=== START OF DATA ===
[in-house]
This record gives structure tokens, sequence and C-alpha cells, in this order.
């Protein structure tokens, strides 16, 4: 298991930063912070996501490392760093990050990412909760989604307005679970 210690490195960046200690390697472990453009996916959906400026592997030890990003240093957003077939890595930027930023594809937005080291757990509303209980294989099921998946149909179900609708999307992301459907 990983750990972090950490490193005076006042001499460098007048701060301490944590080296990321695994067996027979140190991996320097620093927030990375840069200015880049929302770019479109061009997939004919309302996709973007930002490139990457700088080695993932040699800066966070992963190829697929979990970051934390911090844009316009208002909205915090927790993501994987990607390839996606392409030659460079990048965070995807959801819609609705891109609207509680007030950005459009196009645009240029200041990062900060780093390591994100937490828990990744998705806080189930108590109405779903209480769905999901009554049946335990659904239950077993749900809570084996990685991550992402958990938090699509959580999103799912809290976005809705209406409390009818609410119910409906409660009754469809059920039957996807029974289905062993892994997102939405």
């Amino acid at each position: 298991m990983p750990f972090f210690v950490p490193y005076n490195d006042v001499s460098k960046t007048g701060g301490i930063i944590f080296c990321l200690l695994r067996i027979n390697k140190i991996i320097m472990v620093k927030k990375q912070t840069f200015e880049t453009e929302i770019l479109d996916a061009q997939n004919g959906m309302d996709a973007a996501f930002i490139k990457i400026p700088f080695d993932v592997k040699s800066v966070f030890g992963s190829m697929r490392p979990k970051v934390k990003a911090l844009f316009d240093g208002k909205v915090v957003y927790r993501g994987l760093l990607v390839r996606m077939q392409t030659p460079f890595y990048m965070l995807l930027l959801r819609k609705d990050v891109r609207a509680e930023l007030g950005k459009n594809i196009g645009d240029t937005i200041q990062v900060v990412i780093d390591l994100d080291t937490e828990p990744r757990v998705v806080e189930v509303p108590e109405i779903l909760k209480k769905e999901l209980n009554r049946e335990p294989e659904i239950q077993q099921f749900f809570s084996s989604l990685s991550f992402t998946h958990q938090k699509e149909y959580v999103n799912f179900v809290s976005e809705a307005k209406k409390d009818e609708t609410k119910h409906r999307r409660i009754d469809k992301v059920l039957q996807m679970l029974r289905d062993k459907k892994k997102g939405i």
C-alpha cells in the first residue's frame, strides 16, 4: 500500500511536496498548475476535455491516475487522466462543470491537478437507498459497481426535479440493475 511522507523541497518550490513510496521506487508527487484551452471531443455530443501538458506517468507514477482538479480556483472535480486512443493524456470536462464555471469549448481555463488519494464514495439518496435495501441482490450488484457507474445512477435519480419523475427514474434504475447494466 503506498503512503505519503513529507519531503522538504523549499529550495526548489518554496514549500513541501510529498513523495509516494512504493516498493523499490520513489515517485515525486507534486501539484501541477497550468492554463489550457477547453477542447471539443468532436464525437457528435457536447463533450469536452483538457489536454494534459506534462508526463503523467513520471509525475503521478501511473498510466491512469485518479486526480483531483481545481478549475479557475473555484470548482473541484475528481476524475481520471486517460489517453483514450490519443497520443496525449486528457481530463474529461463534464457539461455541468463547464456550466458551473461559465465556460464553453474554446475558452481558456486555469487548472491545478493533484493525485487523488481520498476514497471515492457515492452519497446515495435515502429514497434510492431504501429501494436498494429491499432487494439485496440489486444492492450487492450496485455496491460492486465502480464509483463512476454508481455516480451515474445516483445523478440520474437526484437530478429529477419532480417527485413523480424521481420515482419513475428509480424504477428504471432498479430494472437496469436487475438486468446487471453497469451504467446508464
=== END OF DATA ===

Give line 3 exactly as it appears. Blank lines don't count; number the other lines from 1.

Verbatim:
């Protein structure tokens, strides 16, 4: 298991930063912070996501490392760093990050990412909760989604307005679970 210690490195960046200690390697472990453009996916959906400026592997030890990003240093957003077939890595930027930023594809937005080291757990509303209980294989099921998946149909179900609708999307992301459907 990983750990972090950490490193005076006042001499460098007048701060301490944590080296990321695994067996027979140190991996320097620093927030990375840069200015880049929302770019479109061009997939004919309302996709973007930002490139990457700088080695993932040699800066966070992963190829697929979990970051934390911090844009316009208002909205915090927790993501994987990607390839996606392409030659460079990048965070995807959801819609609705891109609207509680007030950005459009196009645009240029200041990062900060780093390591994100937490828990990744998705806080189930108590109405779903209480769905999901009554049946335990659904239950077993749900809570084996990685991550992402958990938090699509959580999103799912809290976005809705209406409390009818609410119910409906409660009754469809059920039957996807029974289905062993892994997102939405």